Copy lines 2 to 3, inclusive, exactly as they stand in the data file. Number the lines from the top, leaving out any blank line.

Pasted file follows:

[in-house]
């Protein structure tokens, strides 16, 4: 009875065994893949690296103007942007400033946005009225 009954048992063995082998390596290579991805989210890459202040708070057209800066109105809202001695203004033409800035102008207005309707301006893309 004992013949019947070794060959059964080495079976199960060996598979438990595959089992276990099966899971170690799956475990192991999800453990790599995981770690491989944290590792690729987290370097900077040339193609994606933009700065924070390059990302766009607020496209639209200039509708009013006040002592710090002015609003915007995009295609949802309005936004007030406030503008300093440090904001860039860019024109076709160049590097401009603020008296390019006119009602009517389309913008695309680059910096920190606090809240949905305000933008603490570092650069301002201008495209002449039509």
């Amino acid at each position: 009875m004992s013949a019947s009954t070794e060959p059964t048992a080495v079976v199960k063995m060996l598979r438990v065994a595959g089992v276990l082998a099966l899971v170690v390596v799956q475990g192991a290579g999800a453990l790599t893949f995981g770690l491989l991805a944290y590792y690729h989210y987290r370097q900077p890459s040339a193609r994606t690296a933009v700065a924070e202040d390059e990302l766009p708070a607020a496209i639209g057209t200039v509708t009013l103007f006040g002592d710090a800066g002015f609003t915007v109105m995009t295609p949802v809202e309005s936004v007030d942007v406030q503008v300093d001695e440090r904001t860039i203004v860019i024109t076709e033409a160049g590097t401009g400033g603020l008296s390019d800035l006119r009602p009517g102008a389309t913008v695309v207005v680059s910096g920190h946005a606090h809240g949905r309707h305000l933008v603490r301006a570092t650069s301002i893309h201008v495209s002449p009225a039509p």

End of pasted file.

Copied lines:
């Protein structure tokens, strides 16, 4: 009875065994893949690296103007942007400033946005009225 009954048992063995082998390596290579991805989210890459202040708070057209800066109105809202001695203004033409800035102008207005309707301006893309 004992013949019947070794060959059964080495079976199960060996598979438990595959089992276990099966899971170690799956475990192991999800453990790599995981770690491989944290590792690729987290370097900077040339193609994606933009700065924070390059990302766009607020496209639209200039509708009013006040002592710090002015609003915007995009295609949802309005936004007030406030503008300093440090904001860039860019024109076709160049590097401009603020008296390019006119009602009517389309913008695309680059910096920190606090809240949905305000933008603490570092650069301002201008495209002449039509």
């Amino acid at each position: 009875m004992s013949a019947s009954t070794e060959p059964t048992a080495v079976v199960k063995m060996l598979r438990v065994a595959g089992v276990l082998a099966l899971v170690v390596v799956q475990g192991a290579g999800a453990l790599t893949f995981g770690l491989l991805a944290y590792y690729h989210y987290r370097q900077p890459s040339a193609r994606t690296a933009v700065a924070e202040d390059e990302l766009p708070a607020a496209i639209g057209t200039v509708t009013l103007f006040g002592d710090a800066g002015f609003t915007v109105m995009t295609p949802v809202e309005s936004v007030d942007v406030q503008v300093d001695e440090r904001t860039i203004v860019i024109t076709e033409a160049g590097t401009g400033g603020l008296s390019d800035l006119r009602p009517g102008a389309t913008v695309v207005v680059s910096g920190h946005a606090h809240g949905r309707h305000l933008v603490r301006a570092t650069s301002i893309h201008v495209s002449p009225a039509p």